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Once we “know” something it can be hard to accept contradictory information. That’s why we still say “an apple a day keeps the doctor away,” even though it has been known for years that the catchphrase was the clever work of apple growers. That’s why the idea of “yearly shots” remains the baseline for preventive pet care in the minds of many people, and they often overlook the value of regular physical exams and testing, which are critical to preventive care and can even be lifesaving for many pets.
An apple a day may not keep you healthy, but it probably won’t do you any harm. Some shots, though, can potentially cause problems for a few pets. The chance that they will is pretty small, but tailoring which vaccines your pet needs and when can make it even smaller.
Nothing in life is without risk, but we veterinarians used to think vaccines were safe enough that it was better to vaccinate whenever we had our doubts that a pet had been adequately protected. But then research showed that in some pets the negative reaction to a vaccine wasn't a day of just not feeling right. In a small but significant number of cats, the problem was more deadly: cancer.
The science, in other words, told us we needed to change what we knew.
That didn’t happen overnight, of course, but in time veterinary schools and colleges and groups such as the American Animal Hospital Association and the American Association of Feline Practitioners gathered the research and developed new guidelines. These guidelines recommend a series of vaccinations to initiate disease resistance in kittens and puppies, followed by fewer "core" vaccines at longer intervals for adult dogs and cats, depending on their risk of exposure to disease.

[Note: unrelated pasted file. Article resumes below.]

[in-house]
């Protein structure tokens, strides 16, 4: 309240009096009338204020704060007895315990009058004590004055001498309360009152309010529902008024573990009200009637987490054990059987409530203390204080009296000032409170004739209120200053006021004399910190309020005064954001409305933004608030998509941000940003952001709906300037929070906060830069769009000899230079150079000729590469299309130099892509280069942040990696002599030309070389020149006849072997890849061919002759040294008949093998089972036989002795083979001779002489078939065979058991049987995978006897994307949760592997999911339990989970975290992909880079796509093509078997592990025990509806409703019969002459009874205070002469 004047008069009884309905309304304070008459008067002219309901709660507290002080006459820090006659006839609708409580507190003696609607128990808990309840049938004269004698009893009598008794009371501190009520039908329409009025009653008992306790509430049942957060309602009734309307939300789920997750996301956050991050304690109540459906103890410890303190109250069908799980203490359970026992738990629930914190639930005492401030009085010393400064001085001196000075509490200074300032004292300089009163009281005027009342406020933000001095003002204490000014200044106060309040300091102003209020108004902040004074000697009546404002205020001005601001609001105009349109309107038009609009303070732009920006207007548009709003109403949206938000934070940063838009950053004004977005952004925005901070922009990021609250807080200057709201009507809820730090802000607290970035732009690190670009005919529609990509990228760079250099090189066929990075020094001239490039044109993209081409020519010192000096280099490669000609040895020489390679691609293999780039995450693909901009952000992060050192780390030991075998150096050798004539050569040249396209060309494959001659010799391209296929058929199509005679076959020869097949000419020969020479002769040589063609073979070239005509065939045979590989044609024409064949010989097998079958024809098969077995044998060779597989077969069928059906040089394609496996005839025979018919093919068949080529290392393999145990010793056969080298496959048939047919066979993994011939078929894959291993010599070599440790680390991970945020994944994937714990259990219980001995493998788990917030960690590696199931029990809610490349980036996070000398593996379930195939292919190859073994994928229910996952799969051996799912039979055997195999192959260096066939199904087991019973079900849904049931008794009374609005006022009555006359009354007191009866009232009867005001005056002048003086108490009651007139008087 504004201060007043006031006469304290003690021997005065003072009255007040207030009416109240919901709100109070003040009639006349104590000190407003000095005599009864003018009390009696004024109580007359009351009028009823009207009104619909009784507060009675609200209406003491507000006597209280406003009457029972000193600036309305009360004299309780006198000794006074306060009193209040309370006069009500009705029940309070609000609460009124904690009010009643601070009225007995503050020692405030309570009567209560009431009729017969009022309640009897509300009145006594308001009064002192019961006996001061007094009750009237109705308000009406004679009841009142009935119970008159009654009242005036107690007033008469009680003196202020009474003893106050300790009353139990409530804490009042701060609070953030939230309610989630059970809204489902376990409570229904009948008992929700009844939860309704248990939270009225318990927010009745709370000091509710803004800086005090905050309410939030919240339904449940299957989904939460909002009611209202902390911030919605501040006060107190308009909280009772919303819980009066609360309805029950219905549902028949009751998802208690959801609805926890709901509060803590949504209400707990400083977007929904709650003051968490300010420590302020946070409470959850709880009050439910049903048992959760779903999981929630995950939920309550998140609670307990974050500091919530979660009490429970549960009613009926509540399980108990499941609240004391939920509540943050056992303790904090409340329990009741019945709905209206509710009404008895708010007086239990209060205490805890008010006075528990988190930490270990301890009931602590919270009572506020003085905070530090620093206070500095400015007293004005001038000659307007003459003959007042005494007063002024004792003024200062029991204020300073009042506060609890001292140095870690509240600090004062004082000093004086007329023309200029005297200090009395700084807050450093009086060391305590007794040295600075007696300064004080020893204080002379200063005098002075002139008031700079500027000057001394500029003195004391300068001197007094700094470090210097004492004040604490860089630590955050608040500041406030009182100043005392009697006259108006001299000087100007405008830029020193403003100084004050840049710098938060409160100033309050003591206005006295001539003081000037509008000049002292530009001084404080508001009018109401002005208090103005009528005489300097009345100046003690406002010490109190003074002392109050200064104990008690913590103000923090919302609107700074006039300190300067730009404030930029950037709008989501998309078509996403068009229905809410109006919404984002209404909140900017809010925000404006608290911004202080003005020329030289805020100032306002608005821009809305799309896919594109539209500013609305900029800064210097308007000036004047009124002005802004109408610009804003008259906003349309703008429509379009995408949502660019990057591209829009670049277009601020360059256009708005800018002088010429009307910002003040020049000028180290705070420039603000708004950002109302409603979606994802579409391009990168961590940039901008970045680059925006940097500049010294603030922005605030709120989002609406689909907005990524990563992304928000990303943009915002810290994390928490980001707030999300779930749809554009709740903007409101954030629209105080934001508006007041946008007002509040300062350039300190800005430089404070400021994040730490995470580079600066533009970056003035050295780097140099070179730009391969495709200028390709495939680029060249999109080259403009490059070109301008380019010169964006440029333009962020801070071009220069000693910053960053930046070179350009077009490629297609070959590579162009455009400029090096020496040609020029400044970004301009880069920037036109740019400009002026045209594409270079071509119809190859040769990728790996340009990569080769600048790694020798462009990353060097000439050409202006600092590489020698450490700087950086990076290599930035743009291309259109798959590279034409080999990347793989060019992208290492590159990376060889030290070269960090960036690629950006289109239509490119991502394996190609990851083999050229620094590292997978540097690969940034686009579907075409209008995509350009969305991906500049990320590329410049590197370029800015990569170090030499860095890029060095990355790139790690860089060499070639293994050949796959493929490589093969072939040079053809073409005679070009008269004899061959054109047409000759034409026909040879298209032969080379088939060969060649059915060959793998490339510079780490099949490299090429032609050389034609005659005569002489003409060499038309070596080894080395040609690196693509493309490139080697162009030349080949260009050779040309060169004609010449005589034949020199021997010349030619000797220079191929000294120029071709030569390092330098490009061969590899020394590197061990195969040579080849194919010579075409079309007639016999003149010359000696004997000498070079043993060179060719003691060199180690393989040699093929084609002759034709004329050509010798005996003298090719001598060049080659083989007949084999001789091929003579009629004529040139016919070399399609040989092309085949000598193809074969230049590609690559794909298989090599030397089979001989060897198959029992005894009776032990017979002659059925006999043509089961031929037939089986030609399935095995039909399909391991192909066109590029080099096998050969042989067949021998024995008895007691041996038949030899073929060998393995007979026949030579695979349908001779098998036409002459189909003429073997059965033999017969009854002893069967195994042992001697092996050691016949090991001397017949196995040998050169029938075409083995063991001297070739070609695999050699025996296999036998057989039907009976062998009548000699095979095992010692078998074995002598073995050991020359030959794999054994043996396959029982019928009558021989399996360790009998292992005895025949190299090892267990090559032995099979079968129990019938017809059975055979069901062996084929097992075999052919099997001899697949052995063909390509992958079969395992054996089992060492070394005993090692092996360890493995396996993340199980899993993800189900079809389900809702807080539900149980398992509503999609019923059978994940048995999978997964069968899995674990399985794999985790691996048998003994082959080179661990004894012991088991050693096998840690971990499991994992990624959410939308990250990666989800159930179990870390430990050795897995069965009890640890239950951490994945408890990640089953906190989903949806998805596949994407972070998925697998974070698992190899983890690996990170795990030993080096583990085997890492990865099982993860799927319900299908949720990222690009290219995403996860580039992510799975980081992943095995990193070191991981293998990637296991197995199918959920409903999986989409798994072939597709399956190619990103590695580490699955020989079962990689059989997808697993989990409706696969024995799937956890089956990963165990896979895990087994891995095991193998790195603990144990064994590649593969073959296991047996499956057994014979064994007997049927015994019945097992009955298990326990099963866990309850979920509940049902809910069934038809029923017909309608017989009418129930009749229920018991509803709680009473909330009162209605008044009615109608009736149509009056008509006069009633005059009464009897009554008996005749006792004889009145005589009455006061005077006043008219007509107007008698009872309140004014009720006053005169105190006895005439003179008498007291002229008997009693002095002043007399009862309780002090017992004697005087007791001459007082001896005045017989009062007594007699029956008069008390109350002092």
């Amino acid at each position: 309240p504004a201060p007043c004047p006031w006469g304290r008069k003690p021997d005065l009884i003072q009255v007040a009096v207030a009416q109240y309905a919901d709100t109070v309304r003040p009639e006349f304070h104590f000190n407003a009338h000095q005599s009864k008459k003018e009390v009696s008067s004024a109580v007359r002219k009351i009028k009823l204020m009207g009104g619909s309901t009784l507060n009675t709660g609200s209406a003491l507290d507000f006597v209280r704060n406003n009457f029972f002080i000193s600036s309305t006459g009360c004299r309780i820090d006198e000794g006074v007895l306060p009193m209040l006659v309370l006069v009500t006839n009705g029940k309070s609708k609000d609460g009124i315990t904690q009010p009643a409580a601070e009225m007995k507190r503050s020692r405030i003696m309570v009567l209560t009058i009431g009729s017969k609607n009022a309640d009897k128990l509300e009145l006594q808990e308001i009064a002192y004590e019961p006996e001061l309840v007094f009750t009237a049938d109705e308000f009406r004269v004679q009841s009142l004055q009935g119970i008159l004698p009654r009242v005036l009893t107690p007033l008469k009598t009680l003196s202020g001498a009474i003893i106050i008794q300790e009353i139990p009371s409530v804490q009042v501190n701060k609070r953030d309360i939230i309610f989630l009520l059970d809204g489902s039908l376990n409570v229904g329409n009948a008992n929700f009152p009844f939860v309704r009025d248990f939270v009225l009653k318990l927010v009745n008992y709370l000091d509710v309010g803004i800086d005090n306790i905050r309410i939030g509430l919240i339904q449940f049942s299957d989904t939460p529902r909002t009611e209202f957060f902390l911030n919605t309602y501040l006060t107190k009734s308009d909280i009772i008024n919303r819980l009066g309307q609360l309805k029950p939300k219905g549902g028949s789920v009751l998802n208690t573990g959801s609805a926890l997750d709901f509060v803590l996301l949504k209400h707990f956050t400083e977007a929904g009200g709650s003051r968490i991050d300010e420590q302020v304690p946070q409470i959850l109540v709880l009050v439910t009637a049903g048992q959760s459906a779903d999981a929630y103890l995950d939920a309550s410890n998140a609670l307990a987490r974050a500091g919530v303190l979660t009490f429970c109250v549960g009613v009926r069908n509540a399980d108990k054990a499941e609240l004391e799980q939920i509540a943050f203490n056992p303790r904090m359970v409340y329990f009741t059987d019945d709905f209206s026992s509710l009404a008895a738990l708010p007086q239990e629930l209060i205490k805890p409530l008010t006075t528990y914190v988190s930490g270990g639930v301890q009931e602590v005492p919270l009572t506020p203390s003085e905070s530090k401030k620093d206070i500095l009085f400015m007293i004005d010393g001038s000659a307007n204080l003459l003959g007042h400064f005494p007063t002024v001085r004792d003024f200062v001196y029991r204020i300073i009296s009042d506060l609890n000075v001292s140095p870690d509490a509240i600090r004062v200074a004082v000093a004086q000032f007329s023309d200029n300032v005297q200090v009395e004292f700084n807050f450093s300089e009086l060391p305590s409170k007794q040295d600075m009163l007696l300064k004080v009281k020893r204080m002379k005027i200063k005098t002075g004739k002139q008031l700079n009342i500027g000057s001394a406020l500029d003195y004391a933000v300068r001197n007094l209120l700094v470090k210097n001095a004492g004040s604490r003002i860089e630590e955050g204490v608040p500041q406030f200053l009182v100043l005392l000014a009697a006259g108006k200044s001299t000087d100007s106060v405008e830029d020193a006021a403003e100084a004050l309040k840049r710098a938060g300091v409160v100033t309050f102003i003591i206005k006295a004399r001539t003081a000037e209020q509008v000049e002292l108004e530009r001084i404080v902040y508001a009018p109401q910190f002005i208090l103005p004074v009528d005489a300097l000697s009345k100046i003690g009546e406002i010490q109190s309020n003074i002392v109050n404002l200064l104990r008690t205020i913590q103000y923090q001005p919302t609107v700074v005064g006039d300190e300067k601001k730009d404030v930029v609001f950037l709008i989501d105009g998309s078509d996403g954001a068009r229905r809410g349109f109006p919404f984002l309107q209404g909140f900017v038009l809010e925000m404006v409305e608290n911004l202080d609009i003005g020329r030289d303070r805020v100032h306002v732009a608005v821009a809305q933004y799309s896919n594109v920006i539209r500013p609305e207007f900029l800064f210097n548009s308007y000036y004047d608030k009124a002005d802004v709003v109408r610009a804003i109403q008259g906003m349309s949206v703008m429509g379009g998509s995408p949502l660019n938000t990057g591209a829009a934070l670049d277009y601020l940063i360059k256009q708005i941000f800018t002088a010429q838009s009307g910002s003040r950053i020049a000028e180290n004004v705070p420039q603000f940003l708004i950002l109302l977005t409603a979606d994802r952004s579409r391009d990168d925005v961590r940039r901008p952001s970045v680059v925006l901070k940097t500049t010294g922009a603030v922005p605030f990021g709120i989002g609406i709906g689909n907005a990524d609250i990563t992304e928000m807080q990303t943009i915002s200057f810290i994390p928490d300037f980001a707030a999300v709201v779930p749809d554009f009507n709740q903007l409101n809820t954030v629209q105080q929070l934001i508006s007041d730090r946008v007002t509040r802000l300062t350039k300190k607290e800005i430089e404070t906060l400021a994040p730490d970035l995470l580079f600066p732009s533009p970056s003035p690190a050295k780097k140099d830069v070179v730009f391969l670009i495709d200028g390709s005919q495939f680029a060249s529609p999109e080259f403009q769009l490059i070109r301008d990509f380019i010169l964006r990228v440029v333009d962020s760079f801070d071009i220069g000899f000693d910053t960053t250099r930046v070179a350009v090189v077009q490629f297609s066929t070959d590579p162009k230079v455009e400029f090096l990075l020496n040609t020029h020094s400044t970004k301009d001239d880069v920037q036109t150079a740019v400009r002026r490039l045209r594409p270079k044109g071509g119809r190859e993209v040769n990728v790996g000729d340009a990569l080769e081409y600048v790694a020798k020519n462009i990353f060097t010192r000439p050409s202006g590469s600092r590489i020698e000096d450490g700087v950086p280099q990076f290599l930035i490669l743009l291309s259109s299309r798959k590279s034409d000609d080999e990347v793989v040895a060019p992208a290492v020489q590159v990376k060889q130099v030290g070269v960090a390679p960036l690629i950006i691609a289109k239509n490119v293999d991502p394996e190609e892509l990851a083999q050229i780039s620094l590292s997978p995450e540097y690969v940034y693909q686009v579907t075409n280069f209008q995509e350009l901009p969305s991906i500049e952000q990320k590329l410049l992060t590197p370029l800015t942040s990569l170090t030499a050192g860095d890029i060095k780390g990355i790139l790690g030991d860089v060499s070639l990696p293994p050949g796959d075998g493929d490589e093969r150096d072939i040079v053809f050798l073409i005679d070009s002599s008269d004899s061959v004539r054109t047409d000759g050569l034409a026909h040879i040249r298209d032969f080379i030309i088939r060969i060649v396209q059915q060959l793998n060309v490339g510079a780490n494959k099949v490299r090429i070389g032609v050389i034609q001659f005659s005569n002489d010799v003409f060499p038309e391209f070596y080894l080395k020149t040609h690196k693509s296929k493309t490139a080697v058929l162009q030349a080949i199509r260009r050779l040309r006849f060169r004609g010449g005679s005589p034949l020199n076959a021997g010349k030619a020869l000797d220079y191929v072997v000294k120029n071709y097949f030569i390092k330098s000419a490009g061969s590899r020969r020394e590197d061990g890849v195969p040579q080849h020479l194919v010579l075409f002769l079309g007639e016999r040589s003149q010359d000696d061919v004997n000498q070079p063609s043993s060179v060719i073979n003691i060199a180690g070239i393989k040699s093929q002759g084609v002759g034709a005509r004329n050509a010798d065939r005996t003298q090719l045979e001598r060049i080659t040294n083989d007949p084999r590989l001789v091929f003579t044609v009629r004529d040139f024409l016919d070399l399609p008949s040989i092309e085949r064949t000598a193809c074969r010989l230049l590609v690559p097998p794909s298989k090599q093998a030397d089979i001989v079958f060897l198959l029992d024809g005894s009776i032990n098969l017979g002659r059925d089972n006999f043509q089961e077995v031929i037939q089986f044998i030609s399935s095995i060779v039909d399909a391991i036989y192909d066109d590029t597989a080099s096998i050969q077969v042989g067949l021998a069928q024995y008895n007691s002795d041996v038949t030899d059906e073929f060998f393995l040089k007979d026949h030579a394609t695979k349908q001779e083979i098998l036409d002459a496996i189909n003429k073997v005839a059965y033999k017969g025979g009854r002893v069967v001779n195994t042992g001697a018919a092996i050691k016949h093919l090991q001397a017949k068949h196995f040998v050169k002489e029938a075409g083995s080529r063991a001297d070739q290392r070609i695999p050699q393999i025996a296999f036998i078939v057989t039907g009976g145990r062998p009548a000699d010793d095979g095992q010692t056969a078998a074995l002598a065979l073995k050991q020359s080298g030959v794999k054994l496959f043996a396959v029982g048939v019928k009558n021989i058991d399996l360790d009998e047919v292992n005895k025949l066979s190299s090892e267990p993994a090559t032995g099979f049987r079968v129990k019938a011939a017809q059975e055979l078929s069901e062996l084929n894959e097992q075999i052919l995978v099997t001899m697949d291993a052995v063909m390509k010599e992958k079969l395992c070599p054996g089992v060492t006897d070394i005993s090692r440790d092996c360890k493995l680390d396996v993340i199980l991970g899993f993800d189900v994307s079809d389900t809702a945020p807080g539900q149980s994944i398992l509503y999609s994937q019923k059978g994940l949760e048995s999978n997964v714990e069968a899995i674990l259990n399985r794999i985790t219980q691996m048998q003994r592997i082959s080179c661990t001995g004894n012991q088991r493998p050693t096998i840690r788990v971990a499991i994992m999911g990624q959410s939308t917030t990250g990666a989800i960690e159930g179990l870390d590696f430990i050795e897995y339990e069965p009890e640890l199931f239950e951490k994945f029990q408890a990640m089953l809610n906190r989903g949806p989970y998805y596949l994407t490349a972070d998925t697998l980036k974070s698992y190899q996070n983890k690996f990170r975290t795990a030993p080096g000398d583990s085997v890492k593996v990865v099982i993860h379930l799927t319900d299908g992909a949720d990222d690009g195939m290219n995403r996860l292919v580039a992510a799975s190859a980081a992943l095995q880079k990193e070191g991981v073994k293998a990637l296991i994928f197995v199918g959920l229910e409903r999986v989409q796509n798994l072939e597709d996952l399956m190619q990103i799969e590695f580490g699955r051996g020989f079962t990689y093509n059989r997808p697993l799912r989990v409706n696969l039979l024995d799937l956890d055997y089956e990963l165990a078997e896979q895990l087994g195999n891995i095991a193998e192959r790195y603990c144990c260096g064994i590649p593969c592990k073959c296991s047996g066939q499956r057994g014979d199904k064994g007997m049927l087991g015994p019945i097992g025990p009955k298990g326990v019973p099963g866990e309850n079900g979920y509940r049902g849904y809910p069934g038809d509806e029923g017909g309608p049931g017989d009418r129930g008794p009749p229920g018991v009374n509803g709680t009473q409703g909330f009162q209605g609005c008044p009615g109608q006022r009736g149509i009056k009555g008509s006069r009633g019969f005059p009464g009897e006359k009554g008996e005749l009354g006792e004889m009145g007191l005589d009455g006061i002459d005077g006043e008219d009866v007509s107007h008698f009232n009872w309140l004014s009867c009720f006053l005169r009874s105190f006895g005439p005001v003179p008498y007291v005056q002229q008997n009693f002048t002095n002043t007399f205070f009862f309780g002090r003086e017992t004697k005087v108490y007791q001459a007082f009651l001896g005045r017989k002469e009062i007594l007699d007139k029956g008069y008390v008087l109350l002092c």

When the old way was first challenged, proposed changes were controversial among veterinarians. Serious adverse vaccine reactions were (and still are) rare, and some veterinarians argued that not having a reason to bring a pet in for the wellness examinations that went with vaccinations would lead to suffering and even death from diseases not caught early. Others believed that the changes — and the reasons behind them — would lead to confusion and fear in pet owners.
In some ways the concerns were justified. Even though preventive care prevents suffering (and often saves money), yearly or twice-yearly wellness exams haven’t been as widely accepted as the idea of a yearly combination shot. That’s the bad news.
The good news is that the veterinary profession is doing its best to spread the word about preventive care. Last year, for example, I took to the road in a custom-wrapped bus emblazoned with the words “Healthy Pets Visit Vets” and talked about the importance of wellness care in each of the 30 cities I visited. The American Veterinary Medical Association is taking the lead as well in making wellness a centerpiece of its pet owner education efforts.
While it’s not easy to remember, here’s what you need to know:
Any potential benefit your pet gets from these vaccine guidelines can be wiped out entirely by other health issues if you skip those wellness exams. So follow your veterinarian’s advice to set up the best preventive care regimen for your pets — including exactly which vaccines your pet needs and when.
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